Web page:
1-Whatever is real in our universe is real in a moment of time, which is one of a succession of moments.

Despite the idea that there are "moments", and "successions of moments", this does not seem to be actually observed, or scientifically proven. All we seem to observe is a vast collection of matter, each part of which, seems always and only to be somewhere, doing something, moving and changing.

Comparing some motion, to the motion of a hand rotating on a numbered dial, does not prove there are `moments' or successions of moments, it is only if we just assume there are `moments' , we see nothing to disprove this. (which is in no way a scientific proof our assumption is correct).

2-The past was real but is no longer real. We can, however, interpret and analyze the past, because we find evidence of past processes in the present.

This quote implies there is a thing or place called "the past", that might be legitimately scientifically discussed, but no experimental proof exists to show this is more than just an idea. If a human is looking at an example of motion, some of the physical contents of their brain may indeed be being reorganised. And we may wish to `call' these patterns "memories of `the past'" , but themselves they prove only that matter `is' existing, and interacting , and not that a thing called `time' also exists, and involves a `past'.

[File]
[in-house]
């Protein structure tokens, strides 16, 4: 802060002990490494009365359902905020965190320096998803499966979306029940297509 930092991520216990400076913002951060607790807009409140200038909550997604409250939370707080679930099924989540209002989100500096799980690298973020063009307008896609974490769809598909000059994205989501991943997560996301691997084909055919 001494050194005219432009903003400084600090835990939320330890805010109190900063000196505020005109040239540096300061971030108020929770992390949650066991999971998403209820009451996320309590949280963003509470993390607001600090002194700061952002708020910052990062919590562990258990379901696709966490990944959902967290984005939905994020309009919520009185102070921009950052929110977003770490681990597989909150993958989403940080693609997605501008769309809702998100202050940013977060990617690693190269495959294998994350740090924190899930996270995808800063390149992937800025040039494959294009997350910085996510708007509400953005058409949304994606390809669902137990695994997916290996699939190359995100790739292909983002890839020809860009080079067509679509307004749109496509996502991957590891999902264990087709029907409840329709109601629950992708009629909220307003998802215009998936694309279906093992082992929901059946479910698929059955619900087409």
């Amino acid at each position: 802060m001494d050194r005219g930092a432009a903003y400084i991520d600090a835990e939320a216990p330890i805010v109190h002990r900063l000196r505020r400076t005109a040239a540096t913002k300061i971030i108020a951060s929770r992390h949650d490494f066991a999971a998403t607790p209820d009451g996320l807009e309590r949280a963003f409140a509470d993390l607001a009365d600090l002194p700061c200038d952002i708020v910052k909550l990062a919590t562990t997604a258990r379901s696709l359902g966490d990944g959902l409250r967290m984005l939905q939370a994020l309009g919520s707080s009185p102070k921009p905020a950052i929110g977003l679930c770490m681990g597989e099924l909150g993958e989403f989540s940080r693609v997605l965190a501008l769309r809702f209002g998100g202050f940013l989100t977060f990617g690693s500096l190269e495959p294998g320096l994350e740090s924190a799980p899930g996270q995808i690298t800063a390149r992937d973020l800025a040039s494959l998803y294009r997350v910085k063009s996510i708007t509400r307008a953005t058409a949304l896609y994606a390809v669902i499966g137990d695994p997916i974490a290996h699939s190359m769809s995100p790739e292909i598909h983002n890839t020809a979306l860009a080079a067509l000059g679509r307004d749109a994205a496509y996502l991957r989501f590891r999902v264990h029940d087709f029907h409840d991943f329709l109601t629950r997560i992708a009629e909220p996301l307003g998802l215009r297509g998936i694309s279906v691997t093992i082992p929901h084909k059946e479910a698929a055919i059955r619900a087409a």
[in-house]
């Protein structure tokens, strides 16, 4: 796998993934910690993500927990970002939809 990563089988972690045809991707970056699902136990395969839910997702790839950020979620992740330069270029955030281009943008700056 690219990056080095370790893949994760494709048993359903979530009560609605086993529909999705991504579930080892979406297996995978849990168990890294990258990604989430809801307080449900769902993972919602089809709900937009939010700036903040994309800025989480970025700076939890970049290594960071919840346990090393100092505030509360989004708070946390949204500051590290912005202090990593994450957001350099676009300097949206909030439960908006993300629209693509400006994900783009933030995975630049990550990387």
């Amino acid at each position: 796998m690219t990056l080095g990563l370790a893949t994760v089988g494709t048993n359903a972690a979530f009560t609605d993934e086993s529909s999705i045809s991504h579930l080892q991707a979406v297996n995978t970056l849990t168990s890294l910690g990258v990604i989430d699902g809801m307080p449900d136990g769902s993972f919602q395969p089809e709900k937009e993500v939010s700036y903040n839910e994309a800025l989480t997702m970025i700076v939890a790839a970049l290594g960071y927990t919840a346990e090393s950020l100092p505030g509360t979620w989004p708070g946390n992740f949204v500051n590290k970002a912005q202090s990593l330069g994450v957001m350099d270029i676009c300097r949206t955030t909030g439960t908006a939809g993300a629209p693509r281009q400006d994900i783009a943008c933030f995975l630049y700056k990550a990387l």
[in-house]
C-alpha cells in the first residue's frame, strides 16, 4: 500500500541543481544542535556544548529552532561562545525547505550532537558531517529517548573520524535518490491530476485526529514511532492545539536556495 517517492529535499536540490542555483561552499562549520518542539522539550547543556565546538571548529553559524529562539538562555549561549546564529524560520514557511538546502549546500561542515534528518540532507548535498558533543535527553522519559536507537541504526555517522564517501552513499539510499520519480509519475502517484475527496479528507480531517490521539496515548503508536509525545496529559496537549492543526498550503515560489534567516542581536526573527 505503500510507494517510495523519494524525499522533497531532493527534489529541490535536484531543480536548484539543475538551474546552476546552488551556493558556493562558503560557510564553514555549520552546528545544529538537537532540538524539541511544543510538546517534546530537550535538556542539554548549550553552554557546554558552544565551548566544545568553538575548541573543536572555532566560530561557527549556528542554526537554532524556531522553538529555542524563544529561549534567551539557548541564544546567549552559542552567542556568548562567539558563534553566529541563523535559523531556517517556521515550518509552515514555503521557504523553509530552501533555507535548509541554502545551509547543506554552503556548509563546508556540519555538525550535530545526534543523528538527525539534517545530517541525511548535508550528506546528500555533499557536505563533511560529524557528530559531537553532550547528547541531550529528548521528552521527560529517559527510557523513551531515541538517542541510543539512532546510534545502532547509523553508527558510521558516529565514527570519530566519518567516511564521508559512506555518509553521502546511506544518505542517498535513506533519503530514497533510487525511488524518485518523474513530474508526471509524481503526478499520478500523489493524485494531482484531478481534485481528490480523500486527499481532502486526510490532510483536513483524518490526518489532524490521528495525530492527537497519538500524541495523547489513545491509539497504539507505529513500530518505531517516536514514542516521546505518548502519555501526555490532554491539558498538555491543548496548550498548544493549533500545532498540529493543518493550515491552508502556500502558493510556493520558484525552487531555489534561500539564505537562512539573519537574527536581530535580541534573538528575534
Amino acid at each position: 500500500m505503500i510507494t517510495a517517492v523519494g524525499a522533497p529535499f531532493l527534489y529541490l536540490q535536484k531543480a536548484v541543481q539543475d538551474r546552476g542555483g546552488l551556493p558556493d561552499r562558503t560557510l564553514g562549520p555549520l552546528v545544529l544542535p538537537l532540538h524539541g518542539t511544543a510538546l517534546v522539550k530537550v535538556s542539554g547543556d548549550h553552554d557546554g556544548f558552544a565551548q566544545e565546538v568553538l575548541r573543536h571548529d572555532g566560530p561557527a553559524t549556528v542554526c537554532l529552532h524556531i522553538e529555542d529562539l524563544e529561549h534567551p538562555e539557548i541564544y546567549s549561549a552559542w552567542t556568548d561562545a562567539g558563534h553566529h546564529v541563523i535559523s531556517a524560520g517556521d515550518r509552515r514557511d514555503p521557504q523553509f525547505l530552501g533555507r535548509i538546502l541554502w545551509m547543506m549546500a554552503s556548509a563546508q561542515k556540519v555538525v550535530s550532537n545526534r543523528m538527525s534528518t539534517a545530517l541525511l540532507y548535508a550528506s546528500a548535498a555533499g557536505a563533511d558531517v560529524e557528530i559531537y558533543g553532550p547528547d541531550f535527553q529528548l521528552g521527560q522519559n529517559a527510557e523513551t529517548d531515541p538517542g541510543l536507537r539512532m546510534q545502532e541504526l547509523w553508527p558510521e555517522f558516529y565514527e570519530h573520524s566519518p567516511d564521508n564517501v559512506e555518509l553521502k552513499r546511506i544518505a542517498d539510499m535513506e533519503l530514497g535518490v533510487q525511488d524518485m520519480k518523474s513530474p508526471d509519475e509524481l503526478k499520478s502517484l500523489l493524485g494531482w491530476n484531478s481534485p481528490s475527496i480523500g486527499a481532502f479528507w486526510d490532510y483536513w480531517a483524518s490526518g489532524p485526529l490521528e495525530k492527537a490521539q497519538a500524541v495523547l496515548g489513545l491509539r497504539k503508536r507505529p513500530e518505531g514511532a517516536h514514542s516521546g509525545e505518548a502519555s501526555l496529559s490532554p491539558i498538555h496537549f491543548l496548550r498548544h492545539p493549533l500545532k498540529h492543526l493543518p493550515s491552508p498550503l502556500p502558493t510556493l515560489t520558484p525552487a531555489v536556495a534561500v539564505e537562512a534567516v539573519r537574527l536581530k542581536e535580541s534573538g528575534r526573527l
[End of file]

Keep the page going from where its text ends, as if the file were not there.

Also the statement "The past was real but is no longer real", is , with respect, illogical...
A key question that needs to be answered here, may be,

Q- "is there a 'past', or is there not a `past, but only a mistaken and confusing idea of a `past'... that leads to (imo) self invalidating sentences like... "The past was real but is no longer real"?

The suggestion "We can, however, interpret and analyze the past, because we find evidence of past processes in t, he present. " seems invalid, because all the evidence we see around us seems only to prove that "matter exists, and `is' moving and interacting". Therefore we cannot analyze `the past', or prove it is a valid concept, we can only analyse the patterns in our minds, and the formations of matter around us.

3-The future does not yet exist and is therefore open. We can reasonably infer some predictions, but we cannot predict the future completely. Indeed, the future can produce phenomena that are genuinely novel, in the sense that no knowledge of the past could have anticipated them.